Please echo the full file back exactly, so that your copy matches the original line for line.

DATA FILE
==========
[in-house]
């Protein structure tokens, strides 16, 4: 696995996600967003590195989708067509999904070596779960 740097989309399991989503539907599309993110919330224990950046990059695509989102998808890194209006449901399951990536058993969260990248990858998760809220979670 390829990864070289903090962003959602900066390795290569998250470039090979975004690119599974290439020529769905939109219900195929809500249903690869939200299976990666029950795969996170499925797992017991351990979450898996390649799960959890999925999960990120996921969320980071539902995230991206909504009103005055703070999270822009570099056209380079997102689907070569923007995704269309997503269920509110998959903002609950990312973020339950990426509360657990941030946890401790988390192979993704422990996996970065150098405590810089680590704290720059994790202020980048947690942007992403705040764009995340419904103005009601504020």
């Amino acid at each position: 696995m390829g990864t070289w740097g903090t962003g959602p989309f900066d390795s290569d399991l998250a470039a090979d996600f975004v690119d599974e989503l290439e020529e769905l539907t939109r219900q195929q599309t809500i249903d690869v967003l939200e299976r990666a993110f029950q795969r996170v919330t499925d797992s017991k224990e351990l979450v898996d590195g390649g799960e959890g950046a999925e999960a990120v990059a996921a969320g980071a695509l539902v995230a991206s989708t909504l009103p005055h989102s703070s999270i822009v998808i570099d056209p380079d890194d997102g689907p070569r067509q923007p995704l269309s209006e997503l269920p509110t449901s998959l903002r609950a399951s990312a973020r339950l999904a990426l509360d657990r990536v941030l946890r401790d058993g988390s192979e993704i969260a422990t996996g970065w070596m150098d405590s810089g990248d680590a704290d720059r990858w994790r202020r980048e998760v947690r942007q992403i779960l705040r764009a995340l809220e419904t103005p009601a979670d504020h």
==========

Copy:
[in-house]
């Protein structure tokens, strides 16, 4: 696995996600967003590195989708067509999904070596779960 740097989309399991989503539907599309993110919330224990950046990059695509989102998808890194209006449901399951990536058993969260990248990858998760809220979670 390829990864070289903090962003959602900066390795290569998250470039090979975004690119599974290439020529769905939109219900195929809500249903690869939200299976990666029950795969996170499925797992017991351990979450898996390649799960959890999925999960990120996921969320980071539902995230991206909504009103005055703070999270822009570099056209380079997102689907070569923007995704269309997503269920509110998959903002609950990312973020339950990426509360657990941030946890401790988390192979993704422990996996970065150098405590810089680590704290720059994790202020980048947690942007992403705040764009995340419904103005009601504020």
């Amino acid at each position: 696995m390829g990864t070289w740097g903090t962003g959602p989309f900066d390795s290569d399991l998250a470039a090979d996600f975004v690119d599974e989503l290439e020529e769905l539907t939109r219900q195929q599309t809500i249903d690869v967003l939200e299976r990666a993110f029950q795969r996170v919330t499925d797992s017991k224990e351990l979450v898996d590195g390649g799960e959890g950046a999925e999960a990120v990059a996921a969320g980071a695509l539902v995230a991206s989708t909504l009103p005055h989102s703070s999270i822009v998808i570099d056209p380079d890194d997102g689907p070569r067509q923007p995704l269309s209006e997503l269920p509110t449901s998959l903002r609950a399951s990312a973020r339950l999904a990426l509360d657990r990536v941030l946890r401790d058993g988390s192979e993704i969260a422990t996996g970065w070596m150098d405590s810089g990248d680590a704290d720059r990858w994790r202020r980048e998760v947690r942007q992403i779960l705040r764009a995340l809220e419904t103005p009601a979670d504020h």